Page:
Thursday, 13 March 2008

19th Century Novelists

“I do not, for one, think that the problem was that the band was down. I think that the problem may have been that there was a Stonehenge monument on the stage that was in danger of being crushed by a dwarf. Alright? That tended to understate the hugeness of the object.” This Is Spinal Tap

This, might we say, would be a difficult feat. Travelling to Stonehenge on Sunday March 9th demonstrated just how huge it is. Brock commented afterwards that it was so much bigger and more impressive than even he had imagined it would be. How could people possibly have been able to get such large rocks on top of others, so high off the ground? Why would they have wanted to do so? The size of the spectacle would have been helped by the hundreds of tourists from all sorts of nationalities who were there with us. It may also have been aided by the fact that, immediately after we left, we went a couple of miles away to a site called Woodhenge. As the name suggests, instead of stones, the almost identical site had been constructed using blocks of wood. Because of the nature of wood, these had rotted to such an extent that concrete pillars now stand where the wood would have been. This meant that, unlike at Stonehenge, we were able to get right in amongst the pillars and imagine just how big and impressive it all once was.

After visiting these first two sites that were thousands of years old, we journeyed slightly further south to another, Old Sarum. Unlike Stonehenge, Meg, Brock and Quinn had never heard of Old Sarum, which was a great shame. In many ways it is as impressive, both in the sheer size of the place, and in the amount of history connected to it. The earliest fortifications date back to 400BC when it seems to have existed as a hillfort and market centre for the local area. During the Roman occupation of Britain (43 BC) it was re-established under the name Sorviodunum, as the defensive possibilities inherent in the site were utilised once more. In 552 AD, an Anglo-Saxon named Cynric fought and defeated the Britons here, and it was given the Anglo Saxon name of Searobyrg. Then, in 1003, King Sweyn of Denmark, destroyed the larger cities of Exeter and Wilton (from where the county Wiltshire gets the name) and moved the mint, among other things, to Searobyrg. By 1066 it was considered a borough (known as Sarisberie) at the centre of a huge estate owned by the Bishop of Ramsbury and Sherborne. When William the Conqueror arrived he also recognised the potential of the site as a fortification and made it part of the first wave of royal castles built by the Normans in 1069 (when it was known as Seresberi). A cathedral was also built, just outside the castle walls but within the enormous earthen fortifications, which was consecrated on April 5th 1092. 5 days later it was severely damaged by a violent thunderstorm. The cathedral was extended under Bishop Roger who also had a bishop’s palace built at the site, but his death in 1139 meant that building on the site was scaled back. Eleanor of Aquitane (the wife of Henry II) was kept in the castle for much of the 16 years she spent as a prisoner of her husband, but under King John, relations between the clergy and royalty deteriorated severely. As a result, the Cathedral was moved stone by stone into ‘New Sarum’, the city of Salisbury, which is 3 klms away in the valley below the castle and, although the castle was still occupied, by the time of Henry VIII it no longer served any purpose and he gave permission in 1514 for the stone of the castle to also be taken down. Even this was not the end for, despite the fact that, by then, no one lived at the site, its position as a borough meant that it had the right to parliamentary representation and it became notorious into the 19th Century as a ‘rotten borough’ by which someone could be guaranteed a place in parliament. Wayne had come across the name while reading about this practice in Modern History at both High School and University, but had not realised the other historical links to the place.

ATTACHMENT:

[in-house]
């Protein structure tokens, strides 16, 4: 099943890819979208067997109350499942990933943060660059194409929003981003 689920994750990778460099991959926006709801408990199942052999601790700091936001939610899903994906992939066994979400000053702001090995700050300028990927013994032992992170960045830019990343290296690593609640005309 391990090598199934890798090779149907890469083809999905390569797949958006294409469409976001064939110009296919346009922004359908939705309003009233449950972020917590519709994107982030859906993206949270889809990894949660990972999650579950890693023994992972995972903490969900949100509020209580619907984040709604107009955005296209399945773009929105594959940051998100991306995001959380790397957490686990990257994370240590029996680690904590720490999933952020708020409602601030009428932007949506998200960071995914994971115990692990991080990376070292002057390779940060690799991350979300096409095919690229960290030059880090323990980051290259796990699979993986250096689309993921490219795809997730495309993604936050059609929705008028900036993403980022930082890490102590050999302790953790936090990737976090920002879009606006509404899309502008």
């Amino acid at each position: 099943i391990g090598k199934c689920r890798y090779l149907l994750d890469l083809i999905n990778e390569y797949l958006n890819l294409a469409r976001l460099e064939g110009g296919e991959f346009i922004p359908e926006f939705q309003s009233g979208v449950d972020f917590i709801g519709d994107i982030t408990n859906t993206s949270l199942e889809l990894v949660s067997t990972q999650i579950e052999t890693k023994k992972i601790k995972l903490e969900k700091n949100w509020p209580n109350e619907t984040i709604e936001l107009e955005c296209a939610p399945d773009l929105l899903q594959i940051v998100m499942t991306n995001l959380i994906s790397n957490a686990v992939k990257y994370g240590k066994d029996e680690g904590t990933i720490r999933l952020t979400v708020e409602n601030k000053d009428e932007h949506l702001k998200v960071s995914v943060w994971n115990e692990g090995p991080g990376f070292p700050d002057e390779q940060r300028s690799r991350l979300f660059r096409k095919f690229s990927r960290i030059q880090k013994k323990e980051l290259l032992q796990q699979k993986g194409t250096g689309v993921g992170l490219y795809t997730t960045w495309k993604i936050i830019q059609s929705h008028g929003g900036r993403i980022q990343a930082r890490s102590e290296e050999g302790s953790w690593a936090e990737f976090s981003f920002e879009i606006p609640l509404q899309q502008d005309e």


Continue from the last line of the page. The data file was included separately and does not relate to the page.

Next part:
The wind was very chilly at Old Sarum, which made things a little uncomfortable, however it paled into comparison to the number of stops made on the way down to Stonehenge allowing Meg to vomit. Wayne had woken up that morning having to vomit also, so it seemed either food poisoning or a virus provided the explanation. On the bright side, we now know much more about the quality, cleanliness and facilities available at the various services between Broxbourne and Wiltshire. Compared to the following day, when the south west of England was hit by an enormous storm and Salisbury was experiencing winds of up to 80 miles per hour, a chilly breeze and occasionally overcast conditions were not worth complaining about. Certainly, the rabbits which lived in the side of the fortifications seemed more concerned about having Australians visit than the huge number of dogs which were being walked around the site or any weather.